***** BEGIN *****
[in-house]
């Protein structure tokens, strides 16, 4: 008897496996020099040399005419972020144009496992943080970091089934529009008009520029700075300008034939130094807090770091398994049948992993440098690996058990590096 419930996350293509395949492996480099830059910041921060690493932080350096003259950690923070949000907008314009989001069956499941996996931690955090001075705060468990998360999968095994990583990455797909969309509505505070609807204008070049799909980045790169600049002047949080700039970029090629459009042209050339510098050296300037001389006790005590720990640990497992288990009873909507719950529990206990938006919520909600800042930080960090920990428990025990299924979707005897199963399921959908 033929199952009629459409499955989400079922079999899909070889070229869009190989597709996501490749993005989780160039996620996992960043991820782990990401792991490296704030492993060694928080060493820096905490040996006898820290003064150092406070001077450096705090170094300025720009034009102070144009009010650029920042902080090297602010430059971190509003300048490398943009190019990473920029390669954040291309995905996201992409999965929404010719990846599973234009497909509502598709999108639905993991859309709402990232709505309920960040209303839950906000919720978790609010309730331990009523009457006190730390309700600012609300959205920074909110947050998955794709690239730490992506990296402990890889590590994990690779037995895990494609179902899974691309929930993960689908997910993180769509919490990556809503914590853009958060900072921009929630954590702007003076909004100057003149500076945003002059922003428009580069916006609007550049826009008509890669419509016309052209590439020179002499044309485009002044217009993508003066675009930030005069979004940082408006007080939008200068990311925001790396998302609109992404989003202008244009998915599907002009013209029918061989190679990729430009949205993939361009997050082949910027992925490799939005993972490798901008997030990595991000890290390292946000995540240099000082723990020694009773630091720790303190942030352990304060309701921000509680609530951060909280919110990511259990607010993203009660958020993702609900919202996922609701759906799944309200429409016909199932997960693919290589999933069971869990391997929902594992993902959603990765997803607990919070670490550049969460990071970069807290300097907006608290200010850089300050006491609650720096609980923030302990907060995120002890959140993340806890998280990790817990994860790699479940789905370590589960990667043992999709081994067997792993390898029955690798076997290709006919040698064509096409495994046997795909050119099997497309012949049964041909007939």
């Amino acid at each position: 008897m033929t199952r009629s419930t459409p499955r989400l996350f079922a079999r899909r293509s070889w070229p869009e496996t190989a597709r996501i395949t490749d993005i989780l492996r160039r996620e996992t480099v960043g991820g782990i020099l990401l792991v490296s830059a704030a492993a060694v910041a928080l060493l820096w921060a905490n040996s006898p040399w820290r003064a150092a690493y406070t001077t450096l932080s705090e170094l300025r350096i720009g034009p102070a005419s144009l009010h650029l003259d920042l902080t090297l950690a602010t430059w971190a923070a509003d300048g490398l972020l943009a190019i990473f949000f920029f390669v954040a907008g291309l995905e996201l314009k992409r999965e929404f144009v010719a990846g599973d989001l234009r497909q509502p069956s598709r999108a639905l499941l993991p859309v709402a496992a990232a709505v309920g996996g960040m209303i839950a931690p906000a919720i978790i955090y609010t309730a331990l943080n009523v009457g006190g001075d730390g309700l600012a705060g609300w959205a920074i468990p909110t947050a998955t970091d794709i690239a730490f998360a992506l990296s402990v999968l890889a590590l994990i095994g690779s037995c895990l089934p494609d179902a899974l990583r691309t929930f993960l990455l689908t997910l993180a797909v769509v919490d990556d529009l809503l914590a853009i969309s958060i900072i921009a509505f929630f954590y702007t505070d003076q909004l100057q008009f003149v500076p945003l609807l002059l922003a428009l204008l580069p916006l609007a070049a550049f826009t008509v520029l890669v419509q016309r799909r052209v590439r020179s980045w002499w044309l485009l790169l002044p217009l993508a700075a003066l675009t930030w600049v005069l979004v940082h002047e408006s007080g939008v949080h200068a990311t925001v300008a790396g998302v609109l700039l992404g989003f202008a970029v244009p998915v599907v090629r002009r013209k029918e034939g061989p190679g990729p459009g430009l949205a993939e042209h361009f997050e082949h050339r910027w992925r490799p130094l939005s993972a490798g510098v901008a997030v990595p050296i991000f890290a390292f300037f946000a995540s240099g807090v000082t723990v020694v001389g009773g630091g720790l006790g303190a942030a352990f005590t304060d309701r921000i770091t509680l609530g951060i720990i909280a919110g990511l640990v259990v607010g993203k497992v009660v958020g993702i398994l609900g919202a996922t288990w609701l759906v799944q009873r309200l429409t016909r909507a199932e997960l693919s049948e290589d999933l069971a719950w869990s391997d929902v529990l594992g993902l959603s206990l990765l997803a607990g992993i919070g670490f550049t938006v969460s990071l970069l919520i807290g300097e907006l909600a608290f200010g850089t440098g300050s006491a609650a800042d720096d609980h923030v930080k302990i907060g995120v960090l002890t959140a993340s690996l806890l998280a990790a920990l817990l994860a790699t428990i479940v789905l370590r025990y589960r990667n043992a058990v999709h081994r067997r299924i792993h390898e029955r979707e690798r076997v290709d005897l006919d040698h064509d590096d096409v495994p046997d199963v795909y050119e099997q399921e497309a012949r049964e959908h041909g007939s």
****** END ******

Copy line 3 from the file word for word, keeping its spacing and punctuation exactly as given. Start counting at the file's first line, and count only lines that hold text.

């Amino acid at each position: 008897m033929t199952r009629s419930t459409p499955r989400l996350f079922a079999r899909r293509s070889w070229p869009e496996t190989a597709r996501i395949t490749d993005i989780l492996r160039r996620e996992t480099v960043g991820g782990i020099l990401l792991v490296s830059a704030a492993a060694v910041a928080l060493l820096w921060a905490n040996s006898p040399w820290r003064a150092a690493y406070t001077t450096l932080s705090e170094l300025r350096i720009g034009p102070a005419s144009l009010h650029l003259d920042l902080t090297l950690a602010t430059w971190a923070a509003d300048g490398l972020l943009a190019i990473f949000f920029f390669v954040a907008g291309l995905e996201l314009k992409r999965e929404f144009v010719a990846g599973d989001l234009r497909q509502p069956s598709r999108a639905l499941l993991p859309v709402a496992a990232a709505v309920g996996g960040m209303i839950a931690p906000a919720i978790i955090y609010t309730a331990l943080n009523v009457g006190g001075d730390g309700l600012a705060g609300w959205a920074i468990p909110t947050a998955t970091d794709i690239a730490f998360a992506l990296s402990v999968l890889a590590l994990i095994g690779s037995c895990l089934p494609d179902a899974l990583r691309t929930f993960l990455l689908t997910l993180a797909v769509v919490d990556d529009l809503l914590a853009i969309s958060i900072i921009a509505f929630f954590y702007t505070d003076q909004l100057q008009f003149v500076p945003l609807l002059l922003a428009l204008l580069p916006l609007a070049a550049f826009t008509v520029l890669v419509q016309r799909r052209v590439r020179s980045w002499w044309l485009l790169l002044p217009l993508a700075a003066l675009t930030w600049v005069l979004v940082h002047e408006s007080g939008v949080h200068a990311t925001v300008a790396g998302v609109l700039l992404g989003f202008a970029v244009p998915v599907v090629r002009r013209k029918e034939g061989p190679g990729p459009g430009l949205a993939e042209h361009f997050e082949h050339r910027w992925r490799p130094l939005s993972a490798g510098v901008a997030v990595p050296i991000f890290a390292f300037f946000a995540s240099g807090v000082t723990v020694v001389g009773g630091g720790l006790g303190a942030a352990f005590t304060d309701r921000i770091t509680l609530g951060i720990i909280a919110g990511l640990v259990v607010g993203k497992v009660v958020g993702i398994l609900g919202a996922t288990w609701l759906v799944q009873r309200l429409t016909r909507a199932e997960l693919s049948e290589d999933l069971a719950w869990s391997d929902v529990l594992g993902l959603s206990l990765l997803a607990g992993i919070g670490f550049t938006v969460s990071l970069l919520i807290g300097e907006l909600a608290f200010g850089t440098g300050s006491a609650a800042d720096d609980h923030v930080k302990i907060g995120v960090l002890t959140a993340s690996l806890l998280a990790a920990l817990l994860a790699t428990i479940v789905l370590r025990y589960r990667n043992a058990v999709h081994r067997r299924i792993h390898e029955r979707e690798r076997v290709d005897l006919d040698h064509d590096d096409v495994p046997d199963v795909y050119e099997q399921e497309a012949r049964e959908h041909g007939s």